Weekly Update 2-Gunter Brus at Slought

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Gunter Brus
Günter Brus, Self-painting/mutilation, 1965

Want a little blood with your art? Thirty years before Reservoir Dogs brought a scene of torture before the public and called it art, performance artist Günter Brus dreamed a cinematic torture dream and perpetrated it—on himself. Using his naked body as canvas, Brus, a founding member of the radical Viennese actionist movement, took a razor and cut himself—in front of a live audience with a film crew to recording it for posterity. Brus slashed his head, hands, arms and legs, all in a shamanist-cum-art demonstration that was meant to wake the folk of Vienna from their slumber and expiate the collective guilt they bore for the sins of World War II. The artist performed his actions several times (he also relieved himself publicly and poured paint over his body), and was jailed for six months by constables who weren’t amused. Happily Brus is no longer a cutter. Major museums own his drawings and artist’s books. So now, perfectly timed for the season of witches and grotesques, Slought Foundation brings us Brus’ wrenching body art in photos and video documentation. Brus meant to horrify, and he does. But like that scene in Reservoir Dogs, this is one bit of art history I wouldn’t mind forgetting.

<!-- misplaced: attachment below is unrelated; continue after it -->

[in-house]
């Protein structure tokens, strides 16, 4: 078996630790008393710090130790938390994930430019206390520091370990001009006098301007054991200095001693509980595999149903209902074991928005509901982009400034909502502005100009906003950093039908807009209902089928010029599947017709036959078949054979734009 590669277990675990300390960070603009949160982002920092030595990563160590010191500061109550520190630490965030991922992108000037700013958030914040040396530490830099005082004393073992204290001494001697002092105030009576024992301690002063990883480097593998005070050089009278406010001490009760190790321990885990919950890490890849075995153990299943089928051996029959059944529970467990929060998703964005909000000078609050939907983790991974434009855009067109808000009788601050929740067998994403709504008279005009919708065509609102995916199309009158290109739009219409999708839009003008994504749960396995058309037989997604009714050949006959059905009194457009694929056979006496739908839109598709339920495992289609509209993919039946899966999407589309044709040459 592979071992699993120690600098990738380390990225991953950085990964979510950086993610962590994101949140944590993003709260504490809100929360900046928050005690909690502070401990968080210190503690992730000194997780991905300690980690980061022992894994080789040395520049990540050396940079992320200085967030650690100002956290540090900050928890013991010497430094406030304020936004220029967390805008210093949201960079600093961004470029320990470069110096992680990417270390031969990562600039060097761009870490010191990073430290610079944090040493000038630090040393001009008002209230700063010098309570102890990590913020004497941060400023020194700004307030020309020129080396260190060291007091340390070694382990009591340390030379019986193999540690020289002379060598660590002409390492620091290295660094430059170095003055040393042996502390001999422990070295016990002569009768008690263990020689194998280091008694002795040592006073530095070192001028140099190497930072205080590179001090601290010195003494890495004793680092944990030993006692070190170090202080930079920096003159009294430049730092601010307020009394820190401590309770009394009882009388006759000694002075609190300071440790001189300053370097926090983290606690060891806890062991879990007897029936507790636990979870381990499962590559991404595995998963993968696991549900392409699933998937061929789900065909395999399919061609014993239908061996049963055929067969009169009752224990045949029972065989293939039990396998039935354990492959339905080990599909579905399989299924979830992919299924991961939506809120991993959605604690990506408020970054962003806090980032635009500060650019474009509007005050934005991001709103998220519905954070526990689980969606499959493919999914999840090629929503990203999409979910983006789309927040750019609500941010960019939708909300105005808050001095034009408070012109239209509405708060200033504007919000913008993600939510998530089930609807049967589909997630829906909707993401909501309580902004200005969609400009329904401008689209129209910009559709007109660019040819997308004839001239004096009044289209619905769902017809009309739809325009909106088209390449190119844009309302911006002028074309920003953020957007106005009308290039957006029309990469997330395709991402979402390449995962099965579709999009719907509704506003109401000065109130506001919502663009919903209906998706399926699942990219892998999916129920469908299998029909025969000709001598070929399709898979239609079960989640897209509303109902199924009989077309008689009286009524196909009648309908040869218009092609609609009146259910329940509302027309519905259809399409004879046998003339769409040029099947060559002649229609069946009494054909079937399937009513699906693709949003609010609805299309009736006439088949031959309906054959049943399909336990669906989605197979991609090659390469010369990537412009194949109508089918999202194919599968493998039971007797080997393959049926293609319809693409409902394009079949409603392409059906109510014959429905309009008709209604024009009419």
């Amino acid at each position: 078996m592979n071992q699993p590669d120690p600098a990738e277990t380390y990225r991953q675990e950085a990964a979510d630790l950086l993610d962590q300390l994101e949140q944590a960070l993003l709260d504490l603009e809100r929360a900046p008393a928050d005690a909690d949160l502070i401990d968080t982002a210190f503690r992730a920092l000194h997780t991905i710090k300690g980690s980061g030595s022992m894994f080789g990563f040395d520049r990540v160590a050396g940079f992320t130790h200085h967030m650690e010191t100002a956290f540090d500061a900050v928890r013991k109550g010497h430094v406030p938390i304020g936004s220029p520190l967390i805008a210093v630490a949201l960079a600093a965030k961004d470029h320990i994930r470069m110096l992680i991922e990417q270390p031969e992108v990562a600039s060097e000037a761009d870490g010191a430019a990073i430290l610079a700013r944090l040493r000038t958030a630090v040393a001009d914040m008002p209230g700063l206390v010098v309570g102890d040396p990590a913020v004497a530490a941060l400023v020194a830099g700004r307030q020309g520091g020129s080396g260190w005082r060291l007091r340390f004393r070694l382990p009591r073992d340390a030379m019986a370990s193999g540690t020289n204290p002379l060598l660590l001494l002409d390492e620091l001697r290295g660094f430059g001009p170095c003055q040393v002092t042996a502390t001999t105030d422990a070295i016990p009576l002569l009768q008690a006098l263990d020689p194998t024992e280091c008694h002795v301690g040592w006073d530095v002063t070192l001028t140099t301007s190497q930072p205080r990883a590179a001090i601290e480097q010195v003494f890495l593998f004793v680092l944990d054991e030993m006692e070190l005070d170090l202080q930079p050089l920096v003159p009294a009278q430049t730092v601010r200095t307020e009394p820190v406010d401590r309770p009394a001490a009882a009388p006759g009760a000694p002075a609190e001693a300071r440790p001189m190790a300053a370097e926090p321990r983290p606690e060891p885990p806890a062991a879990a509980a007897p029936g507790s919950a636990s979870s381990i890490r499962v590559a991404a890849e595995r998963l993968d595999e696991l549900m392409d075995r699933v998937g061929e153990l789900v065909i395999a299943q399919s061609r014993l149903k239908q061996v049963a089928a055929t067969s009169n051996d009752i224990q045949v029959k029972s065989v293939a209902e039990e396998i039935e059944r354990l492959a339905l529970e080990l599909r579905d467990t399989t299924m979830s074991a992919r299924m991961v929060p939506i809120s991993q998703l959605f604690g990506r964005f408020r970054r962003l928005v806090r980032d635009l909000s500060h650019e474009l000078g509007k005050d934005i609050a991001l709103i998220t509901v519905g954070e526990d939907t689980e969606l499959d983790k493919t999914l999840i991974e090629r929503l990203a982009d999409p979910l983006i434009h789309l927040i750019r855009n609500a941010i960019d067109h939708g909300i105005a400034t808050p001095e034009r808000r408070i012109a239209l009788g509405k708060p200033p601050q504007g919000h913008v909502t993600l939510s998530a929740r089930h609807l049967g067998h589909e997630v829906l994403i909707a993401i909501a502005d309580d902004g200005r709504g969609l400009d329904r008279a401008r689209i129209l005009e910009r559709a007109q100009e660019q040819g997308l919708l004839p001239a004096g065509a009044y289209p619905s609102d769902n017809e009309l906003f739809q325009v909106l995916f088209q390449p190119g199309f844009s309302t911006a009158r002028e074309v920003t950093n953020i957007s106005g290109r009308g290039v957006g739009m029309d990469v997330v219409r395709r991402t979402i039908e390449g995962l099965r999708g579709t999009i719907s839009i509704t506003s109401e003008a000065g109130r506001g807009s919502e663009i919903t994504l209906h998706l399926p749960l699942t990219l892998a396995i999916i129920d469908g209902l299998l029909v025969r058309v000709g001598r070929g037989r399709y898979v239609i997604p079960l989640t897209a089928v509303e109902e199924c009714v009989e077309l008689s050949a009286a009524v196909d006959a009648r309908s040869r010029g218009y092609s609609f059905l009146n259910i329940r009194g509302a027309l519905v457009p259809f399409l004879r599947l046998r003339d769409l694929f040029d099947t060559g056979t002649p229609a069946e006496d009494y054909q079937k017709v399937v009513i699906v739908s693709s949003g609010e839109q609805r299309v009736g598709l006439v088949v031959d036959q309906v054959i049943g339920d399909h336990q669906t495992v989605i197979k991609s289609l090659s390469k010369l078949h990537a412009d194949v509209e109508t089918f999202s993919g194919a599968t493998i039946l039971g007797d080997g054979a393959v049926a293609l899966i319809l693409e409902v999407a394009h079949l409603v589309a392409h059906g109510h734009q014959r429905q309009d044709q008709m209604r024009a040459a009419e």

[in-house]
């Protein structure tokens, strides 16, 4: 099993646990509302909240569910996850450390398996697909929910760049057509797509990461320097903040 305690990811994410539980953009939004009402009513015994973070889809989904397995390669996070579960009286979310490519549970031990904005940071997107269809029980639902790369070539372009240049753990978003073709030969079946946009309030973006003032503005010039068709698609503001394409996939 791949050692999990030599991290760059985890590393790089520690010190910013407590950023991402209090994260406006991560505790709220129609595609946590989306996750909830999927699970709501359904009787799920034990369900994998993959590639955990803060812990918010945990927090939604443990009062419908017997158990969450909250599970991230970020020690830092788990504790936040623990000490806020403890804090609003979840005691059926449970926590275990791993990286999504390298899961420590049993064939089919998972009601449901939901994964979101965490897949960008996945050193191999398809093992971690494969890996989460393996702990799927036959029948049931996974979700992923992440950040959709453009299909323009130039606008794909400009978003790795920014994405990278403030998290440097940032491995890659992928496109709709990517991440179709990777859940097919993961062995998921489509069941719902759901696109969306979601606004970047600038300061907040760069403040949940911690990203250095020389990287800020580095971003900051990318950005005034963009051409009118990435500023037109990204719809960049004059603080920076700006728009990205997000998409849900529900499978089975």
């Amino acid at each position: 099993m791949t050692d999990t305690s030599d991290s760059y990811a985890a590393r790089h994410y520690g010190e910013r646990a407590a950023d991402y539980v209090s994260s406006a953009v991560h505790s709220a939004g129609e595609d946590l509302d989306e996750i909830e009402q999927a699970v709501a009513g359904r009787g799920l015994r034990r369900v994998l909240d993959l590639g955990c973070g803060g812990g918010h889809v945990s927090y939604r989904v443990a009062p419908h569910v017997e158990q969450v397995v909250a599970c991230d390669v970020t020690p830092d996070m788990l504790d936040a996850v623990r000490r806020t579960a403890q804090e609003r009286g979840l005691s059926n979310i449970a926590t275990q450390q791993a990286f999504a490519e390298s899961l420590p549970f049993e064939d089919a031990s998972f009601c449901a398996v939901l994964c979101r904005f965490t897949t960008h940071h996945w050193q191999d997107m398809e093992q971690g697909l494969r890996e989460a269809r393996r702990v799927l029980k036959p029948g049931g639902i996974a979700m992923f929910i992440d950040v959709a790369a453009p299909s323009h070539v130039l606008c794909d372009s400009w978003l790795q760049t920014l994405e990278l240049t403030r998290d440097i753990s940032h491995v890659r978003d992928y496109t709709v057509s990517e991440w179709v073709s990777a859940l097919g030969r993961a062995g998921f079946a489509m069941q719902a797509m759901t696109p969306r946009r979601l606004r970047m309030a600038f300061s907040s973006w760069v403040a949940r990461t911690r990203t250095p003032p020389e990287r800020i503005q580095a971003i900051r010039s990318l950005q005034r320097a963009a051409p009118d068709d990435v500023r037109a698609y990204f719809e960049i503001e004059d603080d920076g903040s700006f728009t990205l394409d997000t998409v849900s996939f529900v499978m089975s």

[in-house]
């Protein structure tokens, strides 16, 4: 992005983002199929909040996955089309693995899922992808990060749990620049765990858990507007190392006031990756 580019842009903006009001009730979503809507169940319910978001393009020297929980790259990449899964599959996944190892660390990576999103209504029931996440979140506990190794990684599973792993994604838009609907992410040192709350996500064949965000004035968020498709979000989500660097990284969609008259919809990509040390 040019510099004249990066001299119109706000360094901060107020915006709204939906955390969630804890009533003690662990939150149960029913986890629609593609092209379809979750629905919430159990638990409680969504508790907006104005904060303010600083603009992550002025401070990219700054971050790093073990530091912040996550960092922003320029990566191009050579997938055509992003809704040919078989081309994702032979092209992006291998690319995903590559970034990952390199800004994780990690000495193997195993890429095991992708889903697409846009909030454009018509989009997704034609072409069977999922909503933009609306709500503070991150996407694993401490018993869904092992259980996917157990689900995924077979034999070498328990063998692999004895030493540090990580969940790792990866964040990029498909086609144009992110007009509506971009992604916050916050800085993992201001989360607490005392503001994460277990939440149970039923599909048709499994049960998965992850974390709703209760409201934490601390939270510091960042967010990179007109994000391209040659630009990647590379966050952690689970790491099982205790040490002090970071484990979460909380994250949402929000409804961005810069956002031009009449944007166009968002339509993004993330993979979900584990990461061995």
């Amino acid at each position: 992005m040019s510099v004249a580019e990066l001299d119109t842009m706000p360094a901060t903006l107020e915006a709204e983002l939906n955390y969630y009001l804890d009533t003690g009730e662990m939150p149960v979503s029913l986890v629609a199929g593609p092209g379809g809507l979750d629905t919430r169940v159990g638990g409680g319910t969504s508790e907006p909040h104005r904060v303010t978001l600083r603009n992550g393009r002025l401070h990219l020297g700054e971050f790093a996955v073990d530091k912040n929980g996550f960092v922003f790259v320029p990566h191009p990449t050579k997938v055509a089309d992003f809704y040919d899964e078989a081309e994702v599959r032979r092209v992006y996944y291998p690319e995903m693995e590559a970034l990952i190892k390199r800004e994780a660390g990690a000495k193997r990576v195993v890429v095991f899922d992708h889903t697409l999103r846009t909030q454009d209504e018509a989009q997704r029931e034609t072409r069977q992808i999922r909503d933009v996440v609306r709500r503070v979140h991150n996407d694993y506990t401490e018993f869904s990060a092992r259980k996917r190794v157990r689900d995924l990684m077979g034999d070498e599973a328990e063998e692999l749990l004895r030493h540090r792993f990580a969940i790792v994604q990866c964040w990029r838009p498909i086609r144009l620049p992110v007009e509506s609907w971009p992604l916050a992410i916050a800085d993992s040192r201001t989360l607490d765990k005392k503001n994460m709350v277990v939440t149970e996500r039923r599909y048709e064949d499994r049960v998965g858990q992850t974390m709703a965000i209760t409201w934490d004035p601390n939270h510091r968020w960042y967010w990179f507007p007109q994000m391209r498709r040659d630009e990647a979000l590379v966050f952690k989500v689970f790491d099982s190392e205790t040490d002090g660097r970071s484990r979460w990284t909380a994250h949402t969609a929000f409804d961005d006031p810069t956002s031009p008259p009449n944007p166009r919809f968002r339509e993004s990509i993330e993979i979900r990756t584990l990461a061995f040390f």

“Primal Secretions: A Günter Brus Retrospective”
Through Dec. 23. $2. Slought Foundation, 4017 Walnut St. 215.222.9050.

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